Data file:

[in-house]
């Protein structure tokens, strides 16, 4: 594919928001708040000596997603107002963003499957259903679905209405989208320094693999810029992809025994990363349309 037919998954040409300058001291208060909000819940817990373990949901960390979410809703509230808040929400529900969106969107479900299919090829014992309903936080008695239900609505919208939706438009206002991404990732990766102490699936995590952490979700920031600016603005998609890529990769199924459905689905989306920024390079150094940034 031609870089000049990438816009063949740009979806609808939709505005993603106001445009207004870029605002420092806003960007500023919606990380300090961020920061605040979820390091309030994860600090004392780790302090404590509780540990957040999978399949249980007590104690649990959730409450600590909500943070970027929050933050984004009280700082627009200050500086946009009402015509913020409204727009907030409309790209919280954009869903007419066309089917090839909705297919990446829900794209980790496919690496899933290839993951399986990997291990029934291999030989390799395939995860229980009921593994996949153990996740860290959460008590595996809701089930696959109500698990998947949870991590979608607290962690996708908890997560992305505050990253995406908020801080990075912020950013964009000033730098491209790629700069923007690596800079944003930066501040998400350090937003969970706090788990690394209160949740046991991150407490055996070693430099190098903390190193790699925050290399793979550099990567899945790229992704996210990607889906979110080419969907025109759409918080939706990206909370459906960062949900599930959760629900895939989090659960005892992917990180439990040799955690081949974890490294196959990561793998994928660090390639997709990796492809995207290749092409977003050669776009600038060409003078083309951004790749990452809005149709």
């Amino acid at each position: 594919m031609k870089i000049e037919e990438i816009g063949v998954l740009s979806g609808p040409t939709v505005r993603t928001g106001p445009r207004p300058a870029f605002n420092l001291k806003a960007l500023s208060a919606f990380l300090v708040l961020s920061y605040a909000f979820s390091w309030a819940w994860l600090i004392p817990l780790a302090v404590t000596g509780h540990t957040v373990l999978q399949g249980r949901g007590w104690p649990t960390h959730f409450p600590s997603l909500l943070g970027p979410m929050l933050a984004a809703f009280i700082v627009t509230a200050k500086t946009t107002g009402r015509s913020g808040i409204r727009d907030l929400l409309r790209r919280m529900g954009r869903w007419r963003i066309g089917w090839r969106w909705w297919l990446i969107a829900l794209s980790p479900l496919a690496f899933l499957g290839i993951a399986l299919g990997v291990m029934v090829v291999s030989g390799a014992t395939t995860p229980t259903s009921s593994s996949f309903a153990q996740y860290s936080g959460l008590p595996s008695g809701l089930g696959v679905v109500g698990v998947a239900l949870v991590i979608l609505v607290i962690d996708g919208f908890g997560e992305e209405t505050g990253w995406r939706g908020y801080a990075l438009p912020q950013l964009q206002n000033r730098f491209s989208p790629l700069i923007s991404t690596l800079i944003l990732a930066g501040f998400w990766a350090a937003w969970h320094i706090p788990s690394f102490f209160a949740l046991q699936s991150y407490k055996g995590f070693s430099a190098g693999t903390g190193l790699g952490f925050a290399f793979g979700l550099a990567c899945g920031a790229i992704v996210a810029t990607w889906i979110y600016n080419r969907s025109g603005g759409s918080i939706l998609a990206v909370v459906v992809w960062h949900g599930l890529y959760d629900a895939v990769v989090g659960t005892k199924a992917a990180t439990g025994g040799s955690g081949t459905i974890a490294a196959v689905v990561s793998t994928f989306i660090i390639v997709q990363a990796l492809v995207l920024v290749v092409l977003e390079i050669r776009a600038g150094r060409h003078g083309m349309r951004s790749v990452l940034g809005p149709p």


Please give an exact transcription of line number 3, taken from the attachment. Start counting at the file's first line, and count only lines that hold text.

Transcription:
């Amino acid at each position: 594919m031609k870089i000049e037919e990438i816009g063949v998954l740009s979806g609808p040409t939709v505005r993603t928001g106001p445009r207004p300058a870029f605002n420092l001291k806003a960007l500023s208060a919606f990380l300090v708040l961020s920061y605040a909000f979820s390091w309030a819940w994860l600090i004392p817990l780790a302090v404590t000596g509780h540990t957040v373990l999978q399949g249980r949901g007590w104690p649990t960390h959730f409450p600590s997603l909500l943070g970027p979410m929050l933050a984004a809703f009280i700082v627009t509230a200050k500086t946009t107002g009402r015509s913020g808040i409204r727009d907030l929400l409309r790209r919280m529900g954009r869903w007419r963003i066309g089917w090839r969106w909705w297919l990446i969107a829900l794209s980790p479900l496919a690496f899933l499957g290839i993951a399986l299919g990997v291990m029934v090829v291999s030989g390799a014992t395939t995860p229980t259903s009921s593994s996949f309903a153990q996740y860290s936080g959460l008590p595996s008695g809701l089930g696959v679905v109500g698990v998947a239900l949870v991590i979608l609505v607290i962690d996708g919208f908890g997560e992305e209405t505050g990253w995406r939706g908020y801080a990075l438009p912020q950013l964009q206002n000033r730098f491209s989208p790629l700069i923007s991404t690596l800079i944003l990732a930066g501040f998400w990766a350090a937003w969970h320094i706090p788990s690394f102490f209160a949740l046991q699936s991150y407490k055996g995590f070693s430099a190098g693999t903390g190193l790699g952490f925050a290399f793979g979700l550099a990567c899945g920031a790229i992704v996210a810029t990607w889906i979110y600016n080419r969907s025109g603005g759409s918080i939706l998609a990206v909370v459906v992809w960062h949900g599930l890529y959760d629900a895939v990769v989090g659960t005892k199924a992917a990180t439990g025994g040799s955690g081949t459905i974890a490294a196959v689905v990561s793998t994928f989306i660090i390639v997709q990363a990796l492809v995207l920024v290749v092409l977003e390079i050669r776009a600038g150094r060409h003078g083309m349309r951004s790749v990452l940034g809005p149709p």